Real estate is the largest asset class on earth and one of the largest sectors of the global economy. So it shouldn’t come as a surprise to learn that the sector consumes about 40% of the world’s energy, emits 30% of all GHGs, and consumes 40% of all raw materials.
We are in the midst of a watershed moment for the real estate community. Over the past six months, three critical stakeholder groups have put real estate leaders on notice around their responsibilities here:
1) Regulators have enacted legislation that specifically targets real estate with aggressive, near-term emissions reduction requirements.
New York’s Climate Mobilization Act, which passed in May 2019, is a package of bills and includes Local Law 97 (LL97) that requires an incredible 40% drop in GHG emissions by 2030 and an 80% drop by 2050, with enforcement beginning in 2024.
Los Angeles’ Green New Deal, also passed in May 2019 and requires that all new buildings be net-zero carbon by 2030, with the entire building stock converted to zero-emission technologies by 2050.
Looking around the world, we’ve seen this same trend taking shape at an incredible pace over the past couple of weeks: Presidential hopeful Mike Bloomberg unveiled a plan to make new buildings carbon neutral by 2025 (via The Washington Post). London Mayor Sadiq Khan said if he’s re-elected he will make London carbon neutral by 2030 (via The Guardian). Canada’s Finance Minister reported that climate change will be a centerpiece of the country’s 2020 budget (via The Wall Street Journal). The European Union released details around a $1 trillion plan to make the whole continent carbon neutral by 2050 (via Forbes).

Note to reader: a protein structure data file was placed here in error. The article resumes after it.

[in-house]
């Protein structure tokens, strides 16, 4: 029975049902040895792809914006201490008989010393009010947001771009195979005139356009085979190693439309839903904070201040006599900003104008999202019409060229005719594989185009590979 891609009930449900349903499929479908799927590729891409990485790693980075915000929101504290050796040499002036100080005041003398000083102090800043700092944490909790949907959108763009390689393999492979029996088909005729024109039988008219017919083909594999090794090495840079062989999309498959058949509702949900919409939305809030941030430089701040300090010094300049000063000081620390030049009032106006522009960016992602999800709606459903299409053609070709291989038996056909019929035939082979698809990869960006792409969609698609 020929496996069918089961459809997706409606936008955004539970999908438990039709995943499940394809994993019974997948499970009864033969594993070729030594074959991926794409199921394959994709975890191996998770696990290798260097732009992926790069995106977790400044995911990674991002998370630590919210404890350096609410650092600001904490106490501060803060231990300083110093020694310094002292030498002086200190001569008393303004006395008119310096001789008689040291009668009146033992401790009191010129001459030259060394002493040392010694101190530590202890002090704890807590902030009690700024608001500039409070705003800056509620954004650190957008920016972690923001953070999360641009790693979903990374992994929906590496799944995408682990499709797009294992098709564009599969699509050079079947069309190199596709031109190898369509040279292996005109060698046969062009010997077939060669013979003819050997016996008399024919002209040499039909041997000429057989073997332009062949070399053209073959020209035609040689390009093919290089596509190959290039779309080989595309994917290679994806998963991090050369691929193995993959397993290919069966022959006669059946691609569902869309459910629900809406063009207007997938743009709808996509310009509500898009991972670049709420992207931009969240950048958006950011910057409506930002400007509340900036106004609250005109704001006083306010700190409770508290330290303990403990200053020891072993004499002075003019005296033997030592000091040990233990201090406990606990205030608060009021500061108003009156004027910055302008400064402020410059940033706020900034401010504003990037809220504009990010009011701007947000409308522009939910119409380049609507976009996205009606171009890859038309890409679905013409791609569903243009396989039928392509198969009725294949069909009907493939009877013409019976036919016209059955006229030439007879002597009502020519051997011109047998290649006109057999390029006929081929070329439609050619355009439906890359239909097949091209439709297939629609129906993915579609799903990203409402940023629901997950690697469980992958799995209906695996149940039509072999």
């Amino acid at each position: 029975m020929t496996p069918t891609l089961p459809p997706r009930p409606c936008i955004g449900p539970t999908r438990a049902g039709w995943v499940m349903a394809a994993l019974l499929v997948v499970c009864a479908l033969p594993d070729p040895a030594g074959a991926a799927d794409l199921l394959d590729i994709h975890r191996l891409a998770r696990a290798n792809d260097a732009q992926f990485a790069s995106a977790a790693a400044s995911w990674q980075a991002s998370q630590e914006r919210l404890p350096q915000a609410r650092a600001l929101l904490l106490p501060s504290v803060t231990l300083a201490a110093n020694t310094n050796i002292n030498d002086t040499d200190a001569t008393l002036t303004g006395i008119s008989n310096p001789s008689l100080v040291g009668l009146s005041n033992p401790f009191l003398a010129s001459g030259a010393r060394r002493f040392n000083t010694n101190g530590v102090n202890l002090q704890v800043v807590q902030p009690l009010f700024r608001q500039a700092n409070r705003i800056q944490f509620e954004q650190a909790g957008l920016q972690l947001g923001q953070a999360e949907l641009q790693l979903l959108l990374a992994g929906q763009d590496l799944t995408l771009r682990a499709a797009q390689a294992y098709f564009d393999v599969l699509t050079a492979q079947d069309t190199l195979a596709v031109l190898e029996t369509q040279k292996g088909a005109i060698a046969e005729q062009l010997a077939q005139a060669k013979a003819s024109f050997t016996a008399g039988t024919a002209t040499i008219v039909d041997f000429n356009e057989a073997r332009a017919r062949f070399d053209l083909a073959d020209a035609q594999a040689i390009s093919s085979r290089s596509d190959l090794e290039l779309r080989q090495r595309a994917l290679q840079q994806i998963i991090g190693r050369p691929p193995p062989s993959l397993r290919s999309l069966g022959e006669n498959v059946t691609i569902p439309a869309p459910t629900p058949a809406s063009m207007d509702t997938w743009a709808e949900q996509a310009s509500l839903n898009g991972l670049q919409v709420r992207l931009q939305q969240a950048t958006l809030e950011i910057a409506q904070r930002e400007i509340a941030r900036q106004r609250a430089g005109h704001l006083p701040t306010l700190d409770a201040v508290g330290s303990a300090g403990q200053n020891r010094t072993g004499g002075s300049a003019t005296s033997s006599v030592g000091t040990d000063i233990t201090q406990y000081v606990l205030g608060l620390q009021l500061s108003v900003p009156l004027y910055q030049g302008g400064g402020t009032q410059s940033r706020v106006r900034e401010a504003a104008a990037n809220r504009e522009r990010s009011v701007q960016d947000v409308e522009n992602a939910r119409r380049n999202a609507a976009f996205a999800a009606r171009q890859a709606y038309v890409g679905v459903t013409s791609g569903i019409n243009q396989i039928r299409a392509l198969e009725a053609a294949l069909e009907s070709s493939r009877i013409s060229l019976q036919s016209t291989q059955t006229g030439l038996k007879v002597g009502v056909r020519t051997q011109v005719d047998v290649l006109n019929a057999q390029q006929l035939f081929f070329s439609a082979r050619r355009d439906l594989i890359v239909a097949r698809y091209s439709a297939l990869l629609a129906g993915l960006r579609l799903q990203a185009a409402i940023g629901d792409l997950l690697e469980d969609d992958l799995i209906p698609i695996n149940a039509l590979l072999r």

2) Investors have stated clear mandates to preferentially deploy capital into companies and assets with low and net-zero carbon performance.
In his 2020 annual letter to CEOs, BlackRock’s CEO Larry Fink
The United Nations Net-Zero Asset Owner’s Alliance, a group of pension funds and insurers, announced a commitment to make its combined $4 trillion-worth of assets carbon-neutral by 2050.
A group of investors led by APG, PGGM, and Norges Bank funded a new initiative to create a real estate benchmark to assess climate change risk in its global real estate investment portfolios.
3) Customers (e.g., tenants) are beginning to demand low carbon performance from their landlords.
Microsoft announced that it will be carbon negative by 2030, which includes the buildings it owns and leases. Alphabet Inc.’s Google, one of the largest tenants in New York City, has aggressive carbon-neutrality goals for its offices.
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